A few things grab your attention when you hike the Alamo Passage of the Arizona Trail. The first is Picketpost Mountain – how it rises out of the Sonoran scrub and commands the view for about four miles as you move north to south.
The next thing that will grab your attention is damage from the Telegraph Fire. The fire started somewhere in here and destroyed a lot of desert before racing toward Miami, where it torched several homes.
You may also notice, if you backpack this passage, that it’s awful dry out there. The Arizona Trail Association calls this one of the driest passages on the entire trail, so dry that it built a rain cache where passage 17 and 16 meet. I did find a little water when I made the hike on a cool January day, but I wouldn’t count on it.
More of a butte than a mountain, Picketpost served as a signal station for U.S. troops in the late 19th century. William Boyce Thompson supposedly said it was “the most beautiful mountain he had ever seen.” He may have been serious, because he built a home near the foot of the volcanic rock pile and established an arboretum for desert plants from around the world, which remains to this day.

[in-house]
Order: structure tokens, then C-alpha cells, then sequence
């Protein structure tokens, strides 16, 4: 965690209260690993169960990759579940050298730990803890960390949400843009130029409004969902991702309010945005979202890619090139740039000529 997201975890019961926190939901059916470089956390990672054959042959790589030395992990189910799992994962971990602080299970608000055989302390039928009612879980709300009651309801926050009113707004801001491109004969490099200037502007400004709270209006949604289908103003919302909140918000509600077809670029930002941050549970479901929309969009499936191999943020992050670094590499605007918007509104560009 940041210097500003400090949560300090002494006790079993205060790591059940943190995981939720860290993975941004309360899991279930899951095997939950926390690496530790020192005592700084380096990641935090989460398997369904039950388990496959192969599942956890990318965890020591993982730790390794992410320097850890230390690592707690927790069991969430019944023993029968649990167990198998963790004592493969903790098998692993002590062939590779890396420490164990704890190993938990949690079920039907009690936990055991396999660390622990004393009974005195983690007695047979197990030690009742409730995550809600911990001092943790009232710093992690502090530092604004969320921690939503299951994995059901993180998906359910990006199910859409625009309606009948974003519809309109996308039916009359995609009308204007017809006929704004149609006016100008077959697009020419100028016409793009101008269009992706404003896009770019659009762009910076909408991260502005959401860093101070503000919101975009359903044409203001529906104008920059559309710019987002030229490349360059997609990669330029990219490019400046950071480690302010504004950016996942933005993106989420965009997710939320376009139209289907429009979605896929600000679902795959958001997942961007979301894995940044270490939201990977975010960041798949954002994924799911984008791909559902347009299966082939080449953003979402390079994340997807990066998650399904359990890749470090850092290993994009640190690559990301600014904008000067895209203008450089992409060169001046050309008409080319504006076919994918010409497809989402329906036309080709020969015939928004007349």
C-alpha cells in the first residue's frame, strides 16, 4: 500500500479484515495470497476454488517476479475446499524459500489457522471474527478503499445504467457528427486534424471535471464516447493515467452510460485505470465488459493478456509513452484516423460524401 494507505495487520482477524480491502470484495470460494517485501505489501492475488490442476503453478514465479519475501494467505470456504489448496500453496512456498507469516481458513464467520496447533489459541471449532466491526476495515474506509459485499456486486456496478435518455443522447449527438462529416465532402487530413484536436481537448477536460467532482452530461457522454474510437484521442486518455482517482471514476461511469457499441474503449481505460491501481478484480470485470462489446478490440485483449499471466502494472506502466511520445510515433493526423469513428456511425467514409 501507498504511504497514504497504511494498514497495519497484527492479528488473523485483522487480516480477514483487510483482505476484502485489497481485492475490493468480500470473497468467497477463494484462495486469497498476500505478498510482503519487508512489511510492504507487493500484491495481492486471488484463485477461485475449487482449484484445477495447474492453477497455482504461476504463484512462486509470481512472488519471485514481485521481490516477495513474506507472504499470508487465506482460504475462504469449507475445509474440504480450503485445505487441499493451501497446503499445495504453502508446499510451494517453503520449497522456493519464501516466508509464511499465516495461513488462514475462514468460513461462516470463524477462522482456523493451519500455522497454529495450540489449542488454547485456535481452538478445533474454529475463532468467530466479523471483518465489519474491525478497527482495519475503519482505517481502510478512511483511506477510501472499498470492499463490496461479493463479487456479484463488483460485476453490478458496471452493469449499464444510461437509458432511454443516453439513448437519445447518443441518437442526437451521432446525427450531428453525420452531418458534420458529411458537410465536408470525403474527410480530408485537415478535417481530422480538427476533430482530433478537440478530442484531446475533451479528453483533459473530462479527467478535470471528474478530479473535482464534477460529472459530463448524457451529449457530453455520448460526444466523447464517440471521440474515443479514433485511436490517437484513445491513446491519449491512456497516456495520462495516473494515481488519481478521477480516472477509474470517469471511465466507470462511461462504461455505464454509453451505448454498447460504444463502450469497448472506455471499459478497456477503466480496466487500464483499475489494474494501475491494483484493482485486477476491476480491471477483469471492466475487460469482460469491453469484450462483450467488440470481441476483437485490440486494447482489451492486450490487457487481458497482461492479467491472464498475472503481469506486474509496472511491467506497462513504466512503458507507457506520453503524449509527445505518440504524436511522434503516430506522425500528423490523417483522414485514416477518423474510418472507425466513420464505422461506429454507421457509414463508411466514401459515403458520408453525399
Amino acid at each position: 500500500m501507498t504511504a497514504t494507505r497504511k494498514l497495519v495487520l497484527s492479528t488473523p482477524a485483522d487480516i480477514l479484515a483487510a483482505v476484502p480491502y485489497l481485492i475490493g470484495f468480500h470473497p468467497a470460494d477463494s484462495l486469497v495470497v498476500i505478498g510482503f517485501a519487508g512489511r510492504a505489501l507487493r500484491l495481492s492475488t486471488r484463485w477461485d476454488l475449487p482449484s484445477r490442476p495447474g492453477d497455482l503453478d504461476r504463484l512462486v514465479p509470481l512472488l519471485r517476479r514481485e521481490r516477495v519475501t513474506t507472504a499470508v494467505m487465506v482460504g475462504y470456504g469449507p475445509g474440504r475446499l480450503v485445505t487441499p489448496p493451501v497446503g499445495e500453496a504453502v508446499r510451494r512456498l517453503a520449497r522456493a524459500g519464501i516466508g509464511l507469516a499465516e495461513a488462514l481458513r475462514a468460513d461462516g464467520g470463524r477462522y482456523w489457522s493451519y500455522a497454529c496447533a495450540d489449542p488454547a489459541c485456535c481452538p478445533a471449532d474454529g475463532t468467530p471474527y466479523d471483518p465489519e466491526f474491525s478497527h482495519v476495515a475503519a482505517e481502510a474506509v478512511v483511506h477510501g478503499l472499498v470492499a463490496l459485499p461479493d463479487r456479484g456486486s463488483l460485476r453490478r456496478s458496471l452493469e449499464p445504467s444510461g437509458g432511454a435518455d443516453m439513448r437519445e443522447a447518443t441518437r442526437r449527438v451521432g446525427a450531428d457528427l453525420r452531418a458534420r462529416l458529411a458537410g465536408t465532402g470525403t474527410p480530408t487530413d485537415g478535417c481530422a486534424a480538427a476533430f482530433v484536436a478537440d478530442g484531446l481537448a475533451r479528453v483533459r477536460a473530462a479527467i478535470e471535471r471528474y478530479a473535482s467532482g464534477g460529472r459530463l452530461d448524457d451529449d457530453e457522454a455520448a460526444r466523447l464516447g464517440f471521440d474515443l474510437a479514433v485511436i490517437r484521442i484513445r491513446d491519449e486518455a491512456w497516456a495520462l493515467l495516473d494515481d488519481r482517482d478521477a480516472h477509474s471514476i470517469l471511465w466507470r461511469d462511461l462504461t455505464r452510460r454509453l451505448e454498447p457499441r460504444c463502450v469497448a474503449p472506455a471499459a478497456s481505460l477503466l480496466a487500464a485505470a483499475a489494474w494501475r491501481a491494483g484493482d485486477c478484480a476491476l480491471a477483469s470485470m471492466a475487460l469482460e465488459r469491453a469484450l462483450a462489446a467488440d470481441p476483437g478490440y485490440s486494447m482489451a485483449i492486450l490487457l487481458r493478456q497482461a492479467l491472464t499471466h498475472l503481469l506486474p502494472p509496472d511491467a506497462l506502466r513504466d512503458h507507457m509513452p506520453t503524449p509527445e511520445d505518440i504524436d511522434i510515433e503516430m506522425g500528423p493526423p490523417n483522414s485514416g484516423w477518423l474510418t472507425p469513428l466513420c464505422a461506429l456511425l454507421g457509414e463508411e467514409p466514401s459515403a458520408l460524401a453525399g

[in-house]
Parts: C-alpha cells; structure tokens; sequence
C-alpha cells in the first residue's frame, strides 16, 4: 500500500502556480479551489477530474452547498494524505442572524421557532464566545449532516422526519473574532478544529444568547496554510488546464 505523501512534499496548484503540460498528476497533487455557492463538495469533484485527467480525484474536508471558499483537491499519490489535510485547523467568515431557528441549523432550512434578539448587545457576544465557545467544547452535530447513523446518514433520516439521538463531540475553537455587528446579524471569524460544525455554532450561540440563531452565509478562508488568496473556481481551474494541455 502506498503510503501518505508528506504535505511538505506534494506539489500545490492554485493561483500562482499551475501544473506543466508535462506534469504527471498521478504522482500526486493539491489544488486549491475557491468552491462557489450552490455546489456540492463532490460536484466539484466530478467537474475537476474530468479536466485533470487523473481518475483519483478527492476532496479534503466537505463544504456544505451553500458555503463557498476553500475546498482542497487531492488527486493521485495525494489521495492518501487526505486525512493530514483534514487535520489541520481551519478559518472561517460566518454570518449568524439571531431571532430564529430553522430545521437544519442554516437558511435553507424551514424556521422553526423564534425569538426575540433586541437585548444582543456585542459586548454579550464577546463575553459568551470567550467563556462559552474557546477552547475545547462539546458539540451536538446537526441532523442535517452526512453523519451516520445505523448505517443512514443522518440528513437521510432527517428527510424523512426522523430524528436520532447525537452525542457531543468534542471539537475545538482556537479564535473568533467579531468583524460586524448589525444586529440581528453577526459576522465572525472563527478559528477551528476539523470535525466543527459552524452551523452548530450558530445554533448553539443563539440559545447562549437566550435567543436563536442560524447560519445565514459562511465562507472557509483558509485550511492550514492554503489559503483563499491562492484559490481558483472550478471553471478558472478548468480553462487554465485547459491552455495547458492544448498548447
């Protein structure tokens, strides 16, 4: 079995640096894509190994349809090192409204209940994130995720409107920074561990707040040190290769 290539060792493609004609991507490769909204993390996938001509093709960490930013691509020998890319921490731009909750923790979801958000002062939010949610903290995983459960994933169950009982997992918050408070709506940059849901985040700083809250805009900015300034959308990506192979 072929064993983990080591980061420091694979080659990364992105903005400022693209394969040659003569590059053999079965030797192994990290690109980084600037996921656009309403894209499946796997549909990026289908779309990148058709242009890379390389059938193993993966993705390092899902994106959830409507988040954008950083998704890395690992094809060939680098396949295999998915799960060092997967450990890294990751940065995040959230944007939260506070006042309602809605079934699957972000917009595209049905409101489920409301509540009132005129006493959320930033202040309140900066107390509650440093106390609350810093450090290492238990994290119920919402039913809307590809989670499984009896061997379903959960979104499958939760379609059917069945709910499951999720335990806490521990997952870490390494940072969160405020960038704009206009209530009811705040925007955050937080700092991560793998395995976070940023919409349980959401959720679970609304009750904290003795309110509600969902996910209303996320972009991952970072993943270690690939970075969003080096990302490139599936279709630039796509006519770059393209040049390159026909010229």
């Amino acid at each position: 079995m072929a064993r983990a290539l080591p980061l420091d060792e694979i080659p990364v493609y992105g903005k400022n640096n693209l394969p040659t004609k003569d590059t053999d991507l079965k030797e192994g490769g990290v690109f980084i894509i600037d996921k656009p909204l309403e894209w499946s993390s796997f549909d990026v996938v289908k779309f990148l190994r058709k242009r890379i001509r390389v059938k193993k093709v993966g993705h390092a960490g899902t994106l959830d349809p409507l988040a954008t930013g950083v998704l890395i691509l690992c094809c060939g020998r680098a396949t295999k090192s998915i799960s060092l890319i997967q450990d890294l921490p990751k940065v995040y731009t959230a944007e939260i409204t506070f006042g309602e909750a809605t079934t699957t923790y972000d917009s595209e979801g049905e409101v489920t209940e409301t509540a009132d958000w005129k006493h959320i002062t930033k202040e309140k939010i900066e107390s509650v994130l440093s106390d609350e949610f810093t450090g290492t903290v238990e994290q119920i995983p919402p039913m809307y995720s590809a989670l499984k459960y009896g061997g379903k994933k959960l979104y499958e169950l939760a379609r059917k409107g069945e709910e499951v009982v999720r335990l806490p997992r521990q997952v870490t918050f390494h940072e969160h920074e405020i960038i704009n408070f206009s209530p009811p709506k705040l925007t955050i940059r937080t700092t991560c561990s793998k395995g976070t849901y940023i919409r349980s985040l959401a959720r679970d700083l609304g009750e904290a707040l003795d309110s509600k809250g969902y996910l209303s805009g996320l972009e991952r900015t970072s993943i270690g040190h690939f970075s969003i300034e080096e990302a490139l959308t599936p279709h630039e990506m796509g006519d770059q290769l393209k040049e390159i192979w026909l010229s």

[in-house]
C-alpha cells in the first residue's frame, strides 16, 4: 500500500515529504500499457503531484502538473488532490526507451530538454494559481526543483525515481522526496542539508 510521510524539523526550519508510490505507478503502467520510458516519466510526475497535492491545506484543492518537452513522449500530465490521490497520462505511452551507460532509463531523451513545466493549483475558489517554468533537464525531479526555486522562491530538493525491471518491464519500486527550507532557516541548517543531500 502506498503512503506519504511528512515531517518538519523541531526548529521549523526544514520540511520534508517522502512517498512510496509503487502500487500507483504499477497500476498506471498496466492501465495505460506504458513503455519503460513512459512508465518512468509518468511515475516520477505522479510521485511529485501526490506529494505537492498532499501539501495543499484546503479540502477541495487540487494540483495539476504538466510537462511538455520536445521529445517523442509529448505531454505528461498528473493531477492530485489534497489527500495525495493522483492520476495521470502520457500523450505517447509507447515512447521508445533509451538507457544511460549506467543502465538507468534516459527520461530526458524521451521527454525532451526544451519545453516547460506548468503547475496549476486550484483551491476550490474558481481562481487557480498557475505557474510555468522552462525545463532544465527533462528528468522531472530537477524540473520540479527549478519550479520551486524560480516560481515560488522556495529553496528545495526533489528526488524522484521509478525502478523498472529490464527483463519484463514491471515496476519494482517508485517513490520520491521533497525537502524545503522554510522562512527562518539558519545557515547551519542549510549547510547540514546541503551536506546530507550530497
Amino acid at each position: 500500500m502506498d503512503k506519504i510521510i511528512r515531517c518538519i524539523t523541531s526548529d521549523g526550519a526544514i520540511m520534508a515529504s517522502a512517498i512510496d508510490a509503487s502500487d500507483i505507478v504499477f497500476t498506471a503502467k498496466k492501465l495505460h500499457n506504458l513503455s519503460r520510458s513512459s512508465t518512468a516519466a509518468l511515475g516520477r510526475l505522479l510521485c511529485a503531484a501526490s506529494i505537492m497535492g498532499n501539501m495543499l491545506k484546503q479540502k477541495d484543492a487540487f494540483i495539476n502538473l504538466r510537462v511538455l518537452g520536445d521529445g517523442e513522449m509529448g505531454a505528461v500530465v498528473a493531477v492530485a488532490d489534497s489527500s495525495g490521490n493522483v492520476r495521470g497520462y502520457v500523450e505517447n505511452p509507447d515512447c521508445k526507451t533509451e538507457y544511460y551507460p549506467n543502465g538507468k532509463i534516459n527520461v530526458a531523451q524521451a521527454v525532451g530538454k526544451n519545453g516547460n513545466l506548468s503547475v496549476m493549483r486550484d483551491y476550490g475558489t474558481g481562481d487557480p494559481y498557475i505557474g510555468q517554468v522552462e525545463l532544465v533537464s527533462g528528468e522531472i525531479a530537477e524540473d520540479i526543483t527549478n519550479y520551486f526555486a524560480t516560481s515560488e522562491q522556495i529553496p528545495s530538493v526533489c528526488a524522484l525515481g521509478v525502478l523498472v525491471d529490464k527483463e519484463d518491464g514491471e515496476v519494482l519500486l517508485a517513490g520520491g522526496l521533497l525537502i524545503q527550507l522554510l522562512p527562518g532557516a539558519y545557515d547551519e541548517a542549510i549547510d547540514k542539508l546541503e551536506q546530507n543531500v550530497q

The passage, also known as passage 17, starts about a mile north of Highway 60, near Superior, then passes west of Picketpost along Alamo Canyon and continues south, through the Telegraph Fire burn scar.
The burn scar
Once you pass Picketpost, the trail passes over a few hills as you zigzag in and out of drainages, and every time you think the mountain is out of view you’ll come to a rise, look north, and there it is, the Superstitions in the blue distance. Occasionally the cliffs of Apache Leap come into view if you look east.
After about seven and half miles you’ll come to Forest Road 4. From here the hike rounds a bend and follows a drainage for a couple of miles, where the Telegraph Fire appears to have reached some of its early glory. Charred trees fill the bottoms and saguaros slump on the hillsides, broiled and skinned alive. The trail climbs out of the drainage and rises to its highest points. You’ll walk along a ridgeline, round a rocky outcrop and for the next mile or two you’ll drop, cross a drainage and climb again, until at last you come to a fence marking the end of the passage.
You’ll find a few campsites along this stretch, but not much firewood.
The next fire
The Alamo Passage is not the physical beat-down that some passages are known for, but if you carry all your water, which is highly recommended, it will be challenging enough. And although the fire damage looks alarming, a carpet of grass has papered over some of the damage, so it looks nice. The bad news is that much of this grass is invasive, which means the fuel for the next fire could already be there.
The Nitty gritty:
Access: The Alamo Canyon Passages is about 60 miles east of Phoenix on U.S. 60. Look for the turnoff for Picketpost Mountain Trailhead.
Maps: USGS: Teapot Mountain, Mineral Mountain and Picketpost Mountain. Tonto National Forest.
Best time to go: Fall, winter, spring.
Disclaimer: Please read. Have fun.